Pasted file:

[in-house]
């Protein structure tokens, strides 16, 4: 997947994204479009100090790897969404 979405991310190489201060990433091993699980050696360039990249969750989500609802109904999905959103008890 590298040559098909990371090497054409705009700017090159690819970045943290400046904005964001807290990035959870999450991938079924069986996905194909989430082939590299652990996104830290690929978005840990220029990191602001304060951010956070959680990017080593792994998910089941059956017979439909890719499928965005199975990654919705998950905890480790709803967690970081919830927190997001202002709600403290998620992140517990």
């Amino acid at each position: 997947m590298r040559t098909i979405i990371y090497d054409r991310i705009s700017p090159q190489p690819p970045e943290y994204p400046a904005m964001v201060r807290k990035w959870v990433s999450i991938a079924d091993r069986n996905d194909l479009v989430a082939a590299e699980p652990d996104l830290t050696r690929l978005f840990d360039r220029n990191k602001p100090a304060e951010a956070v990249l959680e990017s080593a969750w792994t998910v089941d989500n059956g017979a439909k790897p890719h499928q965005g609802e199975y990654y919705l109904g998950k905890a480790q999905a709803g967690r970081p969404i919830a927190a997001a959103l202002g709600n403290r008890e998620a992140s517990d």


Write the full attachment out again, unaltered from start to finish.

[in-house]
């Protein structure tokens, strides 16, 4: 997947994204479009100090790897969404 979405991310190489201060990433091993699980050696360039990249969750989500609802109904999905959103008890 590298040559098909990371090497054409705009700017090159690819970045943290400046904005964001807290990035959870999450991938079924069986996905194909989430082939590299652990996104830290690929978005840990220029990191602001304060951010956070959680990017080593792994998910089941059956017979439909890719499928965005199975990654919705998950905890480790709803967690970081919830927190997001202002709600403290998620992140517990």
């Amino acid at each position: 997947m590298r040559t098909i979405i990371y090497d054409r991310i705009s700017p090159q190489p690819p970045e943290y994204p400046a904005m964001v201060r807290k990035w959870v990433s999450i991938a079924d091993r069986n996905d194909l479009v989430a082939a590299e699980p652990d996104l830290t050696r690929l978005f840990d360039r220029n990191k602001p100090a304060e951010a956070v990249l959680e990017s080593a969750w792994t998910v089941d989500n059956g017979a439909k790897p890719h499928q965005g609802e199975y990654y919705l109904g998950k905890a480790q999905a709803g967690r970081p969404i919830a927190a997001a959103l202002g709600n403290r008890e998620a992140s517990d």